We are headed east on that short, narrow street off Cass. Suddenly it seems to be dusk — the red-hazy air has darkened. I’m walking swiftly in the awkward way in which people walk when they believe they’re being followed but don’t want the follower to know that they’re aware of being followed —head slightly ducked, shoulders stiff, arms tight against my sides. My veins are flooded with adrenalin like hot acid and I feel a kind of crazy elation — wanting to break into a run. But I know that this would be a mistake. He will know, then. It will be acknowledged between us.
      How exposed I am feeling, a (lone, white) woman. At the same time trying to console myself — He’s a student. He’s from the university. He doesn’t want to hurt me.
      If he could see me now my husband would chide — Why did you stay so late in that building, who did you imagine you were waiting for? Furious chiding me —What are you trying to prove? That you don’t need a marriage, you don’t need me?
      Ahead is the parking garage. Five floors, near-empty, my car on the third level. I can’t step inside, into that dark interior. In my panic I think — Should I run? But where?
      Should I fumble in my shoulder bag and reveal it — the illegal, terrifying pistol?

      Once I have done this I will have crossed over, I am thinking. All that is secret will be revealed. And if I “fire” the gun — my life will be changed, irrevocably.
      I know this. This is inescapable.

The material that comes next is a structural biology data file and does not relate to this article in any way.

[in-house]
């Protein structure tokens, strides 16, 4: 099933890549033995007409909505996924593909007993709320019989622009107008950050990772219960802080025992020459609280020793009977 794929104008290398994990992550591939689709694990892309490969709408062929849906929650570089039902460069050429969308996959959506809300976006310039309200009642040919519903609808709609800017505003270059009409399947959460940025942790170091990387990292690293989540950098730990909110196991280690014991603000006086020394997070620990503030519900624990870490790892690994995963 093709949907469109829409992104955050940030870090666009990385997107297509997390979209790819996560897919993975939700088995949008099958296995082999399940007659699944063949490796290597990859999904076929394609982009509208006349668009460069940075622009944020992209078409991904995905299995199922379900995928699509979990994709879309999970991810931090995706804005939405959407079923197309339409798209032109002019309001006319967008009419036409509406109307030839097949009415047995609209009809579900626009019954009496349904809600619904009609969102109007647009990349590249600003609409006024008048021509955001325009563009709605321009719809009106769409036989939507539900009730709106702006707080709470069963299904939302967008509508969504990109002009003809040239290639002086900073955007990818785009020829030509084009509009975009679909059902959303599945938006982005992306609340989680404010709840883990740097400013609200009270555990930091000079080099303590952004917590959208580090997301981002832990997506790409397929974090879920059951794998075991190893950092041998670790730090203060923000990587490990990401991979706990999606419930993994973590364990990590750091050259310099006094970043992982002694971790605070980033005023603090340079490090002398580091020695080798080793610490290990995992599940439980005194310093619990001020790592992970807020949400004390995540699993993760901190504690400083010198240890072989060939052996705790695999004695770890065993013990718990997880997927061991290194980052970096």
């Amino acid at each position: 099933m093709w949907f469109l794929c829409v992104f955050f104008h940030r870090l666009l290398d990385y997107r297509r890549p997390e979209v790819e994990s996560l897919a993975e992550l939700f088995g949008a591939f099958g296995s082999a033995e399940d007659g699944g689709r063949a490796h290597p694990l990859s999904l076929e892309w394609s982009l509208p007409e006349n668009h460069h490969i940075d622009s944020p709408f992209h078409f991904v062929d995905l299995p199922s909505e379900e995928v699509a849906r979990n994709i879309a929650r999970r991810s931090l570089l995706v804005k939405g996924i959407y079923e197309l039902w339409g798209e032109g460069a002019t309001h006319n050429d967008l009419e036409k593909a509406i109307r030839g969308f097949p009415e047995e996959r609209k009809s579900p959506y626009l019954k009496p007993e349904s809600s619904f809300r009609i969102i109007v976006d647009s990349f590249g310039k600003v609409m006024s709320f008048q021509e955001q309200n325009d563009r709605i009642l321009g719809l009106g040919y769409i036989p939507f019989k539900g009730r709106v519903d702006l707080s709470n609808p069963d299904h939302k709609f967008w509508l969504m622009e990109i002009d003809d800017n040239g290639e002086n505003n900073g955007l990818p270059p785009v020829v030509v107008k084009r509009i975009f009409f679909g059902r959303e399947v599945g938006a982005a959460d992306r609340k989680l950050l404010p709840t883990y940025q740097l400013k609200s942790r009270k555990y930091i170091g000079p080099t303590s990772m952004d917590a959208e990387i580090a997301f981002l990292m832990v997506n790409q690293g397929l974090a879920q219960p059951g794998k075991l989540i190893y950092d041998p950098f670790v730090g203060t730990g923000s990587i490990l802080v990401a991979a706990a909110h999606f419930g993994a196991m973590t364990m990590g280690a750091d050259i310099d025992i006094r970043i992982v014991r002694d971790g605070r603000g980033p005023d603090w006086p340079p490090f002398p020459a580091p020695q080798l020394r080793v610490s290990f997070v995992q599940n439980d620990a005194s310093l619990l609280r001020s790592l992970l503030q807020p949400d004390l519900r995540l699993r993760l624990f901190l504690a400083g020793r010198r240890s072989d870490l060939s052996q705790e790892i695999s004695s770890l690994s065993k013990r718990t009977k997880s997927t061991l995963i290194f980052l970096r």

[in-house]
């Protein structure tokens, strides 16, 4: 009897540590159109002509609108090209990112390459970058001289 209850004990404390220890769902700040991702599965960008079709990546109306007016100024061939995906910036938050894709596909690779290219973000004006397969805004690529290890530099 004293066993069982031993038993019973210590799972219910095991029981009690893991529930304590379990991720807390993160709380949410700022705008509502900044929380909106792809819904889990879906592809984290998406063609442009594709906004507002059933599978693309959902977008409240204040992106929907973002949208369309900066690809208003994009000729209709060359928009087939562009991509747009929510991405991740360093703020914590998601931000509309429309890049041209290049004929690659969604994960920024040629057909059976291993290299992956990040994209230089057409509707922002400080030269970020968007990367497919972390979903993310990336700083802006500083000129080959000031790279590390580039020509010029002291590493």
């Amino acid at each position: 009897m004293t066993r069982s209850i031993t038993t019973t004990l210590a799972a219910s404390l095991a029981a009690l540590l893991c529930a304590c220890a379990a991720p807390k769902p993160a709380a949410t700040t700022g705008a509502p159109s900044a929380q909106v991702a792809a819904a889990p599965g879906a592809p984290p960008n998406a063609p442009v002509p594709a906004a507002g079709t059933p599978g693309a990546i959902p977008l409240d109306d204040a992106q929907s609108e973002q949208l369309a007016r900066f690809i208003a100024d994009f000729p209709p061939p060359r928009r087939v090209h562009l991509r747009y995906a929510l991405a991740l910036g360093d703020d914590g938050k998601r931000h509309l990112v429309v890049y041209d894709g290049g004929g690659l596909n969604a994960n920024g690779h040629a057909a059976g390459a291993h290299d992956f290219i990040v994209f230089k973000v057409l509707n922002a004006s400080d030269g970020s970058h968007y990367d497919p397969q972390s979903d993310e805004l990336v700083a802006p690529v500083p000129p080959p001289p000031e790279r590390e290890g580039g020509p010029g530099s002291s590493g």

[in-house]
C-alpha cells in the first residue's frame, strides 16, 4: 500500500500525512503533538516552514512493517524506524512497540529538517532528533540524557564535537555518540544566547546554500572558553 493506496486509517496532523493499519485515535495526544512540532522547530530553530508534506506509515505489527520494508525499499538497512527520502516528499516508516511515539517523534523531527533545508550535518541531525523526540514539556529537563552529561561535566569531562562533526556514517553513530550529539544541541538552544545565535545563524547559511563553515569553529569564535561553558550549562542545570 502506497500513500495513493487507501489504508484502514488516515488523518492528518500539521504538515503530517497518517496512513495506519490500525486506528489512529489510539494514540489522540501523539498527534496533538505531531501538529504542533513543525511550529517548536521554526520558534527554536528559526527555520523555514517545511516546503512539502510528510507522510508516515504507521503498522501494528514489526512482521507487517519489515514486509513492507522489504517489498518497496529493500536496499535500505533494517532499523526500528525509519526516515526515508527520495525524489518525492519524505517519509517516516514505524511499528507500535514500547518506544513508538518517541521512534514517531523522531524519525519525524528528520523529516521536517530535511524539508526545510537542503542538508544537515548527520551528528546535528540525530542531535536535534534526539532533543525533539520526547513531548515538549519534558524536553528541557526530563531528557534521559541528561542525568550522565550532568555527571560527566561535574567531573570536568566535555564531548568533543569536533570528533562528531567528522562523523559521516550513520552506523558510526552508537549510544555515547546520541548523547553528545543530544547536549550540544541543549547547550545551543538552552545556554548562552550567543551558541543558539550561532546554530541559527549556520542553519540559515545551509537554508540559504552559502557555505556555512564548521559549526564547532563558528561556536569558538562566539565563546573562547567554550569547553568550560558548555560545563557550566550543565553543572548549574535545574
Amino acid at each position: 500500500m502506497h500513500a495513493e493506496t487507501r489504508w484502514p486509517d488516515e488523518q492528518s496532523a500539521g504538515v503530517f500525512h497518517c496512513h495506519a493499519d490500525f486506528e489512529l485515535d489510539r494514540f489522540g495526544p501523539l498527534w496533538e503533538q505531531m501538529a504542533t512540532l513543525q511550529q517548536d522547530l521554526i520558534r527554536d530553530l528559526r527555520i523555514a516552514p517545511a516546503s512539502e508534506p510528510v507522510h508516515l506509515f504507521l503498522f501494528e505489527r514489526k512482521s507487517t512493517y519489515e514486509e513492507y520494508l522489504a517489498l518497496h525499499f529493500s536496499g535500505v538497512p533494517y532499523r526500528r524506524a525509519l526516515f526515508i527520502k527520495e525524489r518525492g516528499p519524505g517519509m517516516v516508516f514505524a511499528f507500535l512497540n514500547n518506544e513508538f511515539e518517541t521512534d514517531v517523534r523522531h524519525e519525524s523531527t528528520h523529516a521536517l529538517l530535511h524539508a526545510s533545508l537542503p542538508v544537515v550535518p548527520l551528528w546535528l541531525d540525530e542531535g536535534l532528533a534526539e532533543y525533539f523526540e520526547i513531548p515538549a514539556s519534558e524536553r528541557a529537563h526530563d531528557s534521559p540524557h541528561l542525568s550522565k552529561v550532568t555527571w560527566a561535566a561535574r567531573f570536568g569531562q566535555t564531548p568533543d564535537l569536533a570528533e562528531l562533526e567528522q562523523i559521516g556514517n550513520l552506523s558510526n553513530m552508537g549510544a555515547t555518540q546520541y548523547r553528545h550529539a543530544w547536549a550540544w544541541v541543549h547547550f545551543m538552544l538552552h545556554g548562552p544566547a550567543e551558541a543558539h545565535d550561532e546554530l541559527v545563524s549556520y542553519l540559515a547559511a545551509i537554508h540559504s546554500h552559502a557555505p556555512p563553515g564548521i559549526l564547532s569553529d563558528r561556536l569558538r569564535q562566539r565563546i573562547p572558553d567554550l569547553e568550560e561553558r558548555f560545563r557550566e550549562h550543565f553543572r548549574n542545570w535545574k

I am panting, sweating. A roaring in my ears like a great cataract.
      And then, I’ve made a decision: I have turned to the man who has been tormenting me, and I am holding my shoulder bag in such a way that I can reach inside, if required; and I will not hesitate, if required.
      I am trembling badly but my voice is stronger than I’d expected. I am saying, “Excuse me! Are you —do you —want something?”
      My question seems to have taken the man by surprise.
      “Ma’am? What you sayin?”
      He has no idea how desperate I am. No idea what I am carrying in my shoulder bag. I am not the type, he has been thinking. But whatever he’s been expecting, he has not expected me to turn and confront him.
      Of course, I am very nervous. I am trying not to stammer. “
      I’m asking — are you following me? Why are you following me?”
      “Ma’am! Not following anybody.”
      Wariness in his eyes, that are large, and hooded. And a kind of bemusement. His lips draw back in a wary smile. “
      But I think you are. I think you’ve been — following me. You’ve been following me since . . . ”
      Now that I can see the man’s face, I realize that he’s a former student of mine, from the first semester I’d taught at Wayne State. But it isn’t clear if he remembers me.
      His name is — Ezra? Ezekiel? His last name, I can’t recall.
      Ezekiel had been the first “casualty” among my students — as I’d thought at the time. The first of my Wayne State students to disappear with no explanation from a class of mine.
      Because he’d dropped out of the course without securing permission from the University, I’d had to give Ezekiel a grade of F. I’d have given him an I (“Incomplete”) if he’d requested it, but he had not requested it. Ezekiel’s attendance in the course had been sporadic and unpredictable and in class he’d shifted almost continually, maddeningly in his seat beside a steam radiator, legs too long for the desk, head lifted at an odd angle as if, beneath my voice, or drowning out my voice, he was hearing another, more crucial interior voice, or an intoxicating interior music. Often Ezekiel’s face crinkled in frowns, grimaces. He smiled, but not at me. His eccentric behavior seemed to disconcert some of the other, more subdued students, but except for his occasional blunt stare he’d never seemed threatening to me or to anyone. I had not quite dared to call on him, but a few times he’d lifted his hand to answer a question of mine, with the demeanor of a school boy.